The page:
Hyundai i30: Test Drive (continued)
29 June 2007
|Category:|| Lower medium|
|Key Rival:|| Kia Cee'd |
Spec is the i30's trump card, though, out-pointing all rivals from Kia to Renault with across-the-range standard kit including ESP, all-electric windows, alloy wheels and an iPod connection.
Of the engines the torquey new 115PS 1.6-litre diesel with five-speed gearbox is the best all-round fleet bet coping with most driving conditions without getting noisy. It offers an excellent 60.1mpg plus low 125g/km CO2 emissions for decent tax bills. Other engines include a chunkier 140PS 2.0-litre diesel with a six-speed manual gearbox but economy (51.4mpg) and emissions (191g/km) suffer. There are two petrol units for the UK, too: a 109PS 1.4 and 122PS 1.6, though it is the less powerful 1.4 that is more fun, refined and quiet. Both 1.6 units get a £1000 auto option from launch but expect it to inflate tax bills through significantly blunted economy and emissions with only easier driving to compensate.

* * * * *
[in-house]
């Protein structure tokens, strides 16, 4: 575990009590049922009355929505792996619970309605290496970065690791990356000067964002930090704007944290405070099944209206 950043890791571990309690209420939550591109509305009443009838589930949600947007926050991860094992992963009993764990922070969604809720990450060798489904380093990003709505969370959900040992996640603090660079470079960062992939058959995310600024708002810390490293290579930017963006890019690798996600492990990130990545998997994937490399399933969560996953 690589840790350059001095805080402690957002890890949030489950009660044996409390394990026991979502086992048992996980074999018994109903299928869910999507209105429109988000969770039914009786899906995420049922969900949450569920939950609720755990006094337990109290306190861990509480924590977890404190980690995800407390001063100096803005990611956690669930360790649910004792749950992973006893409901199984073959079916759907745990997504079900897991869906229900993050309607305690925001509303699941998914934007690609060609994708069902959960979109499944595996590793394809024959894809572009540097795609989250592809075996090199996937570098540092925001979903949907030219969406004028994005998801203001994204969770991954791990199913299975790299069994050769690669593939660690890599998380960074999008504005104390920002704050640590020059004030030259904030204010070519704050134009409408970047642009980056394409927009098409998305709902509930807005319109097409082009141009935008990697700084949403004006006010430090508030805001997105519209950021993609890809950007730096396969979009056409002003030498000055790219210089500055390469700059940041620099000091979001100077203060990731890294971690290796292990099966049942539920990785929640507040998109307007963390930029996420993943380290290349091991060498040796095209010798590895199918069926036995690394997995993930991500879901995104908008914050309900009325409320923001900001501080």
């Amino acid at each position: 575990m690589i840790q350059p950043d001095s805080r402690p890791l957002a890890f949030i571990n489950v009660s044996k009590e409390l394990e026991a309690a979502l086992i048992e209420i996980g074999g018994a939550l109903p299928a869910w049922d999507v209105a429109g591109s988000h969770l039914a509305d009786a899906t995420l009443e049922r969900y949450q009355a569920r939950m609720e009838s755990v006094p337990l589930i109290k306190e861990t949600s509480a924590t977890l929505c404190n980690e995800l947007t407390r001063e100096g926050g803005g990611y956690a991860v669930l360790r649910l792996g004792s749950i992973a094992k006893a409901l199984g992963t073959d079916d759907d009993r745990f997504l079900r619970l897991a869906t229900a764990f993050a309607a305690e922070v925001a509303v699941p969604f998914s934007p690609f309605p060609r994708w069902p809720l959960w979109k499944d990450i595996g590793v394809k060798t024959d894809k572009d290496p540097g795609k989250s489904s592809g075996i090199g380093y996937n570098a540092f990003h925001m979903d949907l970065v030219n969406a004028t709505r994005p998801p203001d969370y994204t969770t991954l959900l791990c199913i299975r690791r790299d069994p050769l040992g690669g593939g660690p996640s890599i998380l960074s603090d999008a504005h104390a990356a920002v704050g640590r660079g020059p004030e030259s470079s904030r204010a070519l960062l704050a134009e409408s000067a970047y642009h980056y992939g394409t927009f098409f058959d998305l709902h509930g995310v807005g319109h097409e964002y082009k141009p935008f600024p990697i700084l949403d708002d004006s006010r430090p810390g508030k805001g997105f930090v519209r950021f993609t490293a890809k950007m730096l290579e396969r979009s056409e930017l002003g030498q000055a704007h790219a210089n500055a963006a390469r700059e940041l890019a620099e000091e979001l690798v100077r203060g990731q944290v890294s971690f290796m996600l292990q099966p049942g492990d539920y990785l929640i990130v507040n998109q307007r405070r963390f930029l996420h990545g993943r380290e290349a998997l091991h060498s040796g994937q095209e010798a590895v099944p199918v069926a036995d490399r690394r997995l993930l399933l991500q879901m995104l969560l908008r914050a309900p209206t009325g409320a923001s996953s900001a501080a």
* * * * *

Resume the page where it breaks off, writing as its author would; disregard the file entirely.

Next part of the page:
The 1.6 diesel has a softer ride and handling set-up than the Kia Ceed, but that may not always be a good thing: although it absorbs road imperfections well for steady cruising it can be uncertain on twistier routes with the electronic steering feeling light and lacking in precision. This is no Focus-beater on driving ability.
Whole-life costs are not ready for the i30 yet, but with high spec and quality, added to low fuel consumption, emissions and price, plus improved SMR costs and a five-year unlimited mileage warranty, Hyundai will be hoping for a cost per mile that could be heading towards the best in class. Poor RVs based on weak predecessors with silly names maybe its only Achilles heel.